This paper presents a new alternative energy dissipation solution to be used with cross-laminated timber (CLT) self-centering walls. CLT is a relatively new building product in North America and could potentially be used for high-rise construction. The development of high-performance seismic design solutions is necessary to encourage innovative structures and the design of these structures to new heights. The objective of this paper is to propose a wall-to-floor connection system that is easy to install and replace (structural fuse) after the occurrence of a large damaging event. The proposed energy dissipators are fabricated following concepts used in developing steel buckling restrained steel braces (BRB), having a milled portion, which is designed to yield and is enclosed within a grouted steel pipe. The connection system is investigated experimentally through a test sequence of displacement-controlled cycles based on a modified version of the test method developed by the American Concrete Institute (ACI) to facilitate development of special precast systems (ACI T1.1-01 Acceptance Criteria for Moment Frames Based on Structural Testing). Digital Image Correlation (DIC) was used to analyze strain behavior of the milled portion, as well as track movement of the panels during quasi-static uniaxial and cyclic testing. The results show the yield behavior and energy dissipation properties of the connection system. Damage was focused primarily in the energy dissipators, with negligible deformation and damage to the CLT panels and connections.
Online Access
Free
Resource Link
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Elastic Constants of Cross Laminated Timber Panels of Industrial Size: Non-Destructive Measurement and Verification

https://research.thinkwood.com/en/permalink/catalogue1538
Year of Publication
2016
Topic
Mechanical Properties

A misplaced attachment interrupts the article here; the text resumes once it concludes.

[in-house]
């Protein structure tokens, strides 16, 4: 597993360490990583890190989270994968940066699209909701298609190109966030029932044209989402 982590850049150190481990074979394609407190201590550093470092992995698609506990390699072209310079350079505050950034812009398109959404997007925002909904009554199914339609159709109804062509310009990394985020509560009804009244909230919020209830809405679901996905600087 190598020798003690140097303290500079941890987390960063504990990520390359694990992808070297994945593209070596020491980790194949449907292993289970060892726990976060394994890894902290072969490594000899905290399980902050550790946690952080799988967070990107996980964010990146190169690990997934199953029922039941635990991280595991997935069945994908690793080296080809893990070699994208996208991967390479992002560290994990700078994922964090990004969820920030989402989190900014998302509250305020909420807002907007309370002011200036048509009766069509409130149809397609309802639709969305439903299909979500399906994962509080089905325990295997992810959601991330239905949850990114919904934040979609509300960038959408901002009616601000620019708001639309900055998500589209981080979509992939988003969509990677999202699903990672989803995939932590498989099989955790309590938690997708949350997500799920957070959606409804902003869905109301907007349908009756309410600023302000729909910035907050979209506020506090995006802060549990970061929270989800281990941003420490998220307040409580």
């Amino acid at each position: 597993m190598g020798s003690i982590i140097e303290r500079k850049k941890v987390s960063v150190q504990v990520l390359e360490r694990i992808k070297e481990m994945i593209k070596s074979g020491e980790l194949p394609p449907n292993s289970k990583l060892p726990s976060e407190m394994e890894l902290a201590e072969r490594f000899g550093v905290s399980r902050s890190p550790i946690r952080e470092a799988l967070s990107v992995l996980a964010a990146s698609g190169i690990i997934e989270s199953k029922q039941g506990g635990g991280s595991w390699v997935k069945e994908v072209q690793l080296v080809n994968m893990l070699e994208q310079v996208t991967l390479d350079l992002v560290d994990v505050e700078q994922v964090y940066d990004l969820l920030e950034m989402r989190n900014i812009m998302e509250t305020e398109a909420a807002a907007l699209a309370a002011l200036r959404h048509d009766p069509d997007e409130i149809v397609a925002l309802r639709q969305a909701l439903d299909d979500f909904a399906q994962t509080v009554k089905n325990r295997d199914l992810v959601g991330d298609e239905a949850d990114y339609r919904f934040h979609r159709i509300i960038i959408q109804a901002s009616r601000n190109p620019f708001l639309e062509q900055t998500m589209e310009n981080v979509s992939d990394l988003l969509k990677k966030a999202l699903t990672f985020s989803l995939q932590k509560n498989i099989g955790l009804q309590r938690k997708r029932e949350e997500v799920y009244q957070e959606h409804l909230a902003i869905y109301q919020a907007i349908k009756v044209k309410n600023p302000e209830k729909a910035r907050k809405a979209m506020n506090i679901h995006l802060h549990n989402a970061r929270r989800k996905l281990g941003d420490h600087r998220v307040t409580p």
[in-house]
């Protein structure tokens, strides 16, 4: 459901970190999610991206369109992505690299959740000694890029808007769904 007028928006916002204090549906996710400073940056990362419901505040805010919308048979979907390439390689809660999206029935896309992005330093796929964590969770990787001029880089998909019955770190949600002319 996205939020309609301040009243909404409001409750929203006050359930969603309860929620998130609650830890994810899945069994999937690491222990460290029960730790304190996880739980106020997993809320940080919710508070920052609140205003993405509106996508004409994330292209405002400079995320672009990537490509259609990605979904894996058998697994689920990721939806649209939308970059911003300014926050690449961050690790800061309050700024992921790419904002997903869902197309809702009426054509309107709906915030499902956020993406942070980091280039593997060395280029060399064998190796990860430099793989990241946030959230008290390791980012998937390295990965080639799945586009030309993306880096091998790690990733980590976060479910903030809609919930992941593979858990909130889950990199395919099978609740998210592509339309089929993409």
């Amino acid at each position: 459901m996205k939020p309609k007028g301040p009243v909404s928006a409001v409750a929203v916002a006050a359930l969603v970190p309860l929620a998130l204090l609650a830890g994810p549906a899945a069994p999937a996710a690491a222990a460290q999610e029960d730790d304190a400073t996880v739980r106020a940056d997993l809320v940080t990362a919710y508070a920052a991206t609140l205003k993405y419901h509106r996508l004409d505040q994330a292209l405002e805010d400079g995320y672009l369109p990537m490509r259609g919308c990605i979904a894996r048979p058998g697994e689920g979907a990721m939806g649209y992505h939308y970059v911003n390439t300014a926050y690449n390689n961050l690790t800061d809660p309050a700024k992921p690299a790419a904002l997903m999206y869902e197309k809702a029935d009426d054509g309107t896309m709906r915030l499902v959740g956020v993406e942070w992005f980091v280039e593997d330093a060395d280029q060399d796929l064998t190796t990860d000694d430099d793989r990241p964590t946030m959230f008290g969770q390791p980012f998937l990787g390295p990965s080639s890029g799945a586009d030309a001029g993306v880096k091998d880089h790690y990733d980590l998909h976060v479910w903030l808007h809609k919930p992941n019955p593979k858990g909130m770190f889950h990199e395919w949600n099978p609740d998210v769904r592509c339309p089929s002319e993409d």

Material
CLT (Cross-Laminated Timber)
Author
Zhou, Jianhui
Chui, Ying Hei
Schickhofer, Gerhard
Frappier, Julie
Year of Publication
2016
Country of Publication
Austria
Format
Conference Paper
Material
CLT (Cross-Laminated Timber)
Topic
Mechanical Properties
Keywords
Elastic Constants
Modulus of Elasticity
Shear Modulus
Non-Destructive Tests
Language
English
Conference
World Conference on Timber Engineering
Research Status
Complete
Notes
August 22-25, 2016, Vienna, Austria p. 1061-1068
Summary
Cross laminated timber (CLT) is leading the evolution of wood construction throughout the world. As atwo-dimensional plate-like construction product, the in-plane elastic constants of CLT panels are the fundamental parameters for serviceability design. The elastic constants including moduli of elasticity (MOE) in major and minor strength direction ( and y) and in-plane shear modulus ( xy) of full-size CLT panels with different dimensions and layups from three CLT producers were measured by a non-destructive test (NDT) method developed by the first author. In total, 51 CLT panels were tested with most of the testing conducted at CLT mills. The measured values were used to examine the existing effective stiffness prediction models of CLT. Results show that k-method can be used for predicting and y values of industrial size CLT with a large length/ width to thickness ratio. xy cannot be well predicted by k-method and is greatly affected by edge bonding and gaps. Gamma method and shear analogy method can include the effect of transverse shear to different extents into account in predicting apparent or y. Shear analogy method appears to predict closer apparent to the measured values than gamma method for CLT with small length to thickness ratio. However, the effect of transverse shear on apparent y is not as much as predicted by shear analogy method for CLT panels with width from 1 to 3 meters. NDT by modal testing was proven to be an efficient mechanical property evaluation method for full-size CLT panels.
Online Access
Free
Resource Link
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Elastic Behavior of Cross Laminated Timber and Timber Panels with Regular Gaps: Thick-Plate Modeling and Experimental Validation